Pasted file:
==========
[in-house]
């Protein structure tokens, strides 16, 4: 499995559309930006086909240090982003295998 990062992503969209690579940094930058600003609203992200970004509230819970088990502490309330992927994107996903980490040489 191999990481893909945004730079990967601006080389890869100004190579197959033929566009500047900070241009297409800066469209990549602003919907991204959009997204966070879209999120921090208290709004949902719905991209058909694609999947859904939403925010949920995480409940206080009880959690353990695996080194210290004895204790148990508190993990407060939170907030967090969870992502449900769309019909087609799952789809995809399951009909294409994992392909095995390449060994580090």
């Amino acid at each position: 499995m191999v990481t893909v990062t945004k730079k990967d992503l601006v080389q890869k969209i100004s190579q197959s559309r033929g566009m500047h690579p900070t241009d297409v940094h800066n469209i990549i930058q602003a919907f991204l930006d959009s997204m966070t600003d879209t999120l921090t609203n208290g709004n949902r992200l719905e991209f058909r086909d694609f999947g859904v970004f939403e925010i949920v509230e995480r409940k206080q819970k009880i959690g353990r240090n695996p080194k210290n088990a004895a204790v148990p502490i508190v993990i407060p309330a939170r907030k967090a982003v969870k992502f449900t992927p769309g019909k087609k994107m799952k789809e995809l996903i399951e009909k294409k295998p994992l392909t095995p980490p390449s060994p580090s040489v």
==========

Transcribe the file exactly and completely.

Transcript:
[in-house]
């Protein structure tokens, strides 16, 4: 499995559309930006086909240090982003295998 990062992503969209690579940094930058600003609203992200970004509230819970088990502490309330992927994107996903980490040489 191999990481893909945004730079990967601006080389890869100004190579197959033929566009500047900070241009297409800066469209990549602003919907991204959009997204966070879209999120921090208290709004949902719905991209058909694609999947859904939403925010949920995480409940206080009880959690353990695996080194210290004895204790148990508190993990407060939170907030967090969870992502449900769309019909087609799952789809995809399951009909294409994992392909095995390449060994580090």
């Amino acid at each position: 499995m191999v990481t893909v990062t945004k730079k990967d992503l601006v080389q890869k969209i100004s190579q197959s559309r033929g566009m500047h690579p900070t241009d297409v940094h800066n469209i990549i930058q602003a919907f991204l930006d959009s997204m966070t600003d879209t999120l921090t609203n208290g709004n949902r992200l719905e991209f058909r086909d694609f999947g859904v970004f939403e925010i949920v509230e995480r409940k206080q819970k009880i959690g353990r240090n695996p080194k210290n088990a004895a204790v148990p502490i508190v993990i407060p309330a939170r907030k967090a982003v969870k992502f449900t992927p769309g019909k087609k994107m799952k789809e995809l996903i399951e009909k294409k295998p994992l392909t095995p980490p390449s060994p580090s040489v």